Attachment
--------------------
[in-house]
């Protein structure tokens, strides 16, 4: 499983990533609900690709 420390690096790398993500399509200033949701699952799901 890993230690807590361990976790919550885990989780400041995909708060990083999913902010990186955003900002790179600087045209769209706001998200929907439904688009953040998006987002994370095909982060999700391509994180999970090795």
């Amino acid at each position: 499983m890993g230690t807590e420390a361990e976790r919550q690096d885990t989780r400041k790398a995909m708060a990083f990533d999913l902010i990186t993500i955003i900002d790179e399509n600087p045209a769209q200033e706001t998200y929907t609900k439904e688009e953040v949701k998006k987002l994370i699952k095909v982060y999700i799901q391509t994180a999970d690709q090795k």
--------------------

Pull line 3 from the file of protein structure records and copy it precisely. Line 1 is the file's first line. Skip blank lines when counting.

């Amino acid at each position: 499983m890993g230690t807590e420390a361990e976790r919550q690096d885990t989780r400041k790398a995909m708060a990083f990533d999913l902010i990186t993500i955003i900002d790179e399509n600087p045209a769209q200033e706001t998200y929907t609900k439904e688009e953040v949701k998006k987002l994370i699952k095909v982060y999700i799901q391509t994180a999970d690709q090795k």